Same. So, where do you find inspiration for your stories? How do you know when an idea becomes a fully-realized concept?
I get most of my inspiration very randomly. A previously unpublished manuscript was inspired by this idea of a woman looking out of her window—and I thought what if she sees a broken world and what would that look like? KINGDOM OF SOULS evolved in a different way. It was one of those stories that had been brewing for years. It’s actually the first story I wrote about black people because I grew up in an era when it was harder to find science fiction and fantasy books with people who looked like me. In a sense, I didn’t see myself reflected in the type of stories I loved, so when I started writing, I unconsciously practiced self-erasure. It’s for this reason that KINGDOM OF SOULS is so dear to me. It took me a long time to fully embrace who I am and the kind of stories I want to tell.
And we're so glad you did. Now, Rena, you still hav a life outside of writing books--How do you manage that and other life responsibilities alongside your writing?
It’s definitely not easy, and I’m constantly trying to find the right balance. Sometimes deadlines make it impossible to balance. Sometimes I reach a point that I have to force myself to balance for self-care.
Take care of yourself! What has been your most useful writing/publishing resource?
I really enjoyed Query Shark when I was still in the trenches, and I have many books on writing. Some of them are too formulaic for my style, but I’m a fan of Jeff Vandermeer’s Wonderbook for worldbuilding tips. I remember some years ago that a critique partner didn’t finish a sample I’d share because they said I didn’t follow the “save the cat” model in the first 50 pages, and I knew then that while I will be mindful of formulas, I didn’t want them to define the structure and style of my stories. I think we’re seeing such a refreshing mix of storytelling style now as new voices from diverse backgrounds enter publishing. My writing can be a little bit of trial by fire, as I need to figure out what structure and style will work for a particular story as I’m drafting.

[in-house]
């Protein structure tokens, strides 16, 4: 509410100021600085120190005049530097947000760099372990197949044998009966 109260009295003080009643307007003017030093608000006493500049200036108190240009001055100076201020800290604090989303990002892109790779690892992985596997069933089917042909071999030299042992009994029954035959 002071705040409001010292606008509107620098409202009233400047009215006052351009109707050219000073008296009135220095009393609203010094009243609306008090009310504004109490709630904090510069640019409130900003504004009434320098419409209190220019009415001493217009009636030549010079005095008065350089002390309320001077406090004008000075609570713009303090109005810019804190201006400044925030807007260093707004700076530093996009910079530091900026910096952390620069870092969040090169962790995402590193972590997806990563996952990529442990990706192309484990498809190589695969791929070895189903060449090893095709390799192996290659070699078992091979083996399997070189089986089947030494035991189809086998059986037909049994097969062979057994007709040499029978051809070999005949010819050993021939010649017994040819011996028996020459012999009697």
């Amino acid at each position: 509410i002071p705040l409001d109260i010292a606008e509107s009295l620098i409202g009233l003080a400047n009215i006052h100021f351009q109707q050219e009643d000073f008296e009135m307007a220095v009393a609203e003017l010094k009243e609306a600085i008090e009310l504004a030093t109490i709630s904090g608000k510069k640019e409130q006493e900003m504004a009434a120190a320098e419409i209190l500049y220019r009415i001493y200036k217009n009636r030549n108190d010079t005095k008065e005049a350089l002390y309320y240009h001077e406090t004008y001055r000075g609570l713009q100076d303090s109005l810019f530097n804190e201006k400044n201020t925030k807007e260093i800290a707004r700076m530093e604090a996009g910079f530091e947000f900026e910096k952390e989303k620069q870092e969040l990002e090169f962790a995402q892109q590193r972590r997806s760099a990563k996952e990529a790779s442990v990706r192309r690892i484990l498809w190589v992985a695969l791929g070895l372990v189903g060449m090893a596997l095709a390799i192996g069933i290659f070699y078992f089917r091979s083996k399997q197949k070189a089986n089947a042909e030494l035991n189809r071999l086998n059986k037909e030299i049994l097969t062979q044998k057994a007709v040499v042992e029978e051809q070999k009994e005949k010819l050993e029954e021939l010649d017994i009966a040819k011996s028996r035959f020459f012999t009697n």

I love Wonderbook too. Okay, a fun question: if you could only watch one movie for the rest of your life, which would it be?
Spider-Man: Into the Spider-Verse.
SOLID CHOICE. What advice do you have for aspiring writers, particularly those from underrepresented backgrounds?
Keep writing, keep fighting, and keep supporting the type of books you want to read. I’m so thankful to the people who paved the way for me, and I hope to pave the way for others to come.
Another fun one: What’s your “anthem,” the song that would play if your life was a music video?
Sia’s Elastic Heart. Writing for publication is not for the faint of heart, and you’ll definitely need to have thick skin to weather the ups and downs. Some will be expected, and some will catch you off guard, but it’s important to develop a support system to help you through publishing’s road bumps.
Question supplémentaire! (Bonus question) If you could take one of your characters on vacation, where would you go and who would you bring?
I’d take Arrah to a tropical island so she can get some well-deserved rest and relaxation. My girl has been through a lot.
She deserves it!